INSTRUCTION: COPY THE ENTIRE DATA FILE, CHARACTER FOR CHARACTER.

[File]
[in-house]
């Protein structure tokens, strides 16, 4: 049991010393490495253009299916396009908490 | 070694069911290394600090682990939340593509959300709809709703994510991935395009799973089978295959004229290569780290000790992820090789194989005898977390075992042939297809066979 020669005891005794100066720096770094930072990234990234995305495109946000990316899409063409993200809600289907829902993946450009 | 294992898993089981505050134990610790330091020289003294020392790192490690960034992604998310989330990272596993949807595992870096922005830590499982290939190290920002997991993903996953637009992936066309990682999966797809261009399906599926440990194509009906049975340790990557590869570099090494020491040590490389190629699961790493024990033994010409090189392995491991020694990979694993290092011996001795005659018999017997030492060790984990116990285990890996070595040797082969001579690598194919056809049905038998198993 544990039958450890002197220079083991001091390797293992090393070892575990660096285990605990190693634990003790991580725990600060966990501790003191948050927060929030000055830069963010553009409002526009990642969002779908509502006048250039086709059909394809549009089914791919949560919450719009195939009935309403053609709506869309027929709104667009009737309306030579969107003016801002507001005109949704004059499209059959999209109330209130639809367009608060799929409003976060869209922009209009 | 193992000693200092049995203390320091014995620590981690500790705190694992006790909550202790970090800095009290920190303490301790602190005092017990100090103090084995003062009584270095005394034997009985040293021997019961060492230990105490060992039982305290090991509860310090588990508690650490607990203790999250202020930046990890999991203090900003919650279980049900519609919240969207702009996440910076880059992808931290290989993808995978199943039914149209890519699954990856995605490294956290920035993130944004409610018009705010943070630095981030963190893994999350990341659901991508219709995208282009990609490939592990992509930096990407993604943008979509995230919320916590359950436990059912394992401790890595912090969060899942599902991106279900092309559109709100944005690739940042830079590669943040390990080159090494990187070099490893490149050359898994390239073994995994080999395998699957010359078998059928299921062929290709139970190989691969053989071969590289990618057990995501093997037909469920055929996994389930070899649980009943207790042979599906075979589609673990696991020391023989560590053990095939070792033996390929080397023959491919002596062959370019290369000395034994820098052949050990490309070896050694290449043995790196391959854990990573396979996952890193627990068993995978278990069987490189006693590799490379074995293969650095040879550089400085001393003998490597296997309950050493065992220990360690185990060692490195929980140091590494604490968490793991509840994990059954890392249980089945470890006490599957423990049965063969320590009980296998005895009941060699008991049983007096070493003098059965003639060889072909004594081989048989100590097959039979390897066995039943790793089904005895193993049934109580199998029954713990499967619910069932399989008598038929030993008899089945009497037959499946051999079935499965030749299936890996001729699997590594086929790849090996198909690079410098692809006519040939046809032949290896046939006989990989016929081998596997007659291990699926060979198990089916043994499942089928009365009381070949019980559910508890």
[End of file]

[in-house]
């Protein structure tokens, strides 16, 4: 049991010393490495253009299916396009908490 | 070694069911290394600090682990939340593509959300709809709703994510991935395009799973089978295959004229290569780290000790992820090789194989005898977390075992042939297809066979 020669005891005794100066720096770094930072990234990234995305495109946000990316899409063409993200809600289907829902993946450009 | 294992898993089981505050134990610790330091020289003294020392790192490690960034992604998310989330990272596993949807595992870096922005830590499982290939190290920002997991993903996953637009992936066309990682999966797809261009399906599926440990194509009906049975340790990557590869570099090494020491040590490389190629699961790493024990033994010409090189392995491991020694990979694993290092011996001795005659018999017997030492060790984990116990285990890996070595040797082969001579690598194919056809049905038998198993 544990039958450890002197220079083991001091390797293992090393070892575990660096285990605990190693634990003790991580725990600060966990501790003191948050927060929030000055830069963010553009409002526009990642969002779908509502006048250039086709059909394809549009089914791919949560919450719009195939009935309403053609709506869309027929709104667009009737309306030579969107003016801002507001005109949704004059499209059959999209109330209130639809367009608060799929409003976060869209922009209009 | 193992000693200092049995203390320091014995620590981690500790705190694992006790909550202790970090800095009290920190303490301790602190005092017990100090103090084995003062009584270095005394034997009985040293021997019961060492230990105490060992039982305290090991509860310090588990508690650490607990203790999250202020930046990890999991203090900003919650279980049900519609919240969207702009996440910076880059992808931290290989993808995978199943039914149209890519699954990856995605490294956290920035993130944004409610018009705010943070630095981030963190893994999350990341659901991508219709995208282009990609490939592990992509930096990407993604943008979509995230919320916590359950436990059912394992401790890595912090969060899942599902991106279900092309559109709100944005690739940042830079590669943040390990080159090494990187070099490893490149050359898994390239073994995994080999395998699957010359078998059928299921062929290709139970190989691969053989071969590289990618057990995501093997037909469920055929996994389930070899649980009943207790042979599906075979589609673990696991020391023989560590053990095939070792033996390929080397023959491919002596062959370019290369000395034994820098052949050990490309070896050694290449043995790196391959854990990573396979996952890193627990068993995978278990069987490189006693590799490379074995293969650095040879550089400085001393003998490597296997309950050493065992220990360690185990060692490195929980140091590494604490968490793991509840994990059954890392249980089945470890006490599957423990049965063969320590009980296998005895009941060699008991049983007096070493003098059965003639060889072909004594081989048989100590097959039979390897066995039943790793089904005895193993049934109580199998029954713990499967619910069932399989008598038929030993008899089945009497037959499946051999079935499965030749299936890996001729699997590594086929790849090996198909690079410098692809006519040939046809032949290896046939006989990989016929081998596997007659291990699926060979198990089916043994499942089928009365009381070949019980559910508890």